Parents, educators and professionals wondering what is really happening with kids online can find out at a couple of presentations this week.
An education and awareness presentation on social media gets underway at Clarence Fulton Thursday at 7 p.m., and again at the Schubert Centre Friday at 9 a.m. (check-in is at 8:30).
Jesse Miller, an international public speaker, will be delivering awareness-based education about those most vulnerable and to those who hope to facilitate change in a proactive manner.
The session will go over social media trends, technologies and current concerns within B.C.
Risky behaviour is the main concern for Vernon School District substance abuse counsellor Doug Rogers.
“Risky behaviour takes place in many avenues and in many ways including the internet,” said Rogers, who routinely deals with inappropriate videos, words, threats and photos being used more widely via text messages and social media forums such as Facebook, Twitter, Snapchat and more.
One example: “People are purchasing and dealing drugs online.”
The advent of social media, and the many downward spirals it can take youth down, is something Rogers encourages parents to learn about. Particularly in the ever-changing and growing world of social media.
“It’s something we really need to keep up with and we are a little behind the eight ball,” said Rogers.
RCMP const. Kathy Szoboticsanec has seen a lot of presentations, but is particularly impressed with Miller’s.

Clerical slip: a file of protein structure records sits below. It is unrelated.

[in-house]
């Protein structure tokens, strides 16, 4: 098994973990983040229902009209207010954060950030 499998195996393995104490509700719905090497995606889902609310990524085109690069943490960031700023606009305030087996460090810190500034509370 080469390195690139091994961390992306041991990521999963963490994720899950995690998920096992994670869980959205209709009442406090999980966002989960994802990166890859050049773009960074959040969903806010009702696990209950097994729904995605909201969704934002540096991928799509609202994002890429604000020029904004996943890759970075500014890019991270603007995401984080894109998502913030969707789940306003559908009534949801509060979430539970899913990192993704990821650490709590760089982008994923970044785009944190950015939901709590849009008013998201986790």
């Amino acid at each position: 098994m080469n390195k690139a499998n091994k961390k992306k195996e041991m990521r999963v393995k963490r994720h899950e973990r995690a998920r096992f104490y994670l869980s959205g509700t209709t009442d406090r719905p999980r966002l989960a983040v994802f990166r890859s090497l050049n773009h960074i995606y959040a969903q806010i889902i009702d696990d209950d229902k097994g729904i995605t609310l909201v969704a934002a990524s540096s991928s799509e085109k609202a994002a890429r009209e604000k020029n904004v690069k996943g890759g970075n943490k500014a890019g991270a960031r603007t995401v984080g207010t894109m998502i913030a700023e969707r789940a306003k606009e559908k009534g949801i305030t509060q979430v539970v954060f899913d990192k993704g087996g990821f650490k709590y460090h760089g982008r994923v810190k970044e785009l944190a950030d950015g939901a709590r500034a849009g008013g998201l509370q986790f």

“He simplifies it,” said Szoboticsanec.
As an example, she says Miller explains how a picture, or series of pictures or dialogue can capture a broad audience online, often without knowing.
“This is what your parents, your teachers, your grandparents are seeing,” said Szoboticsanec, of some of the things kids will post online not realizing who is watching, whether it be family or strangers.
Szoboticsanec routinely deals with kids in Grade 6 and 7, trying to curb risky behavior before the downward spiral starts.
A lot of that involves social media, which is why she urges youth and parents to come out to listen to Miller.
“Have a better understanding of what’s out there, what’s happening and what kids are doing.”
There is also a mental health component, specifically to do with suicide, which is why the Canadian Mental Health Association and Mental Illness Family Support Centre Society are supporting the event along with the RCMP, Vernon School District and Vernon Teachers Association.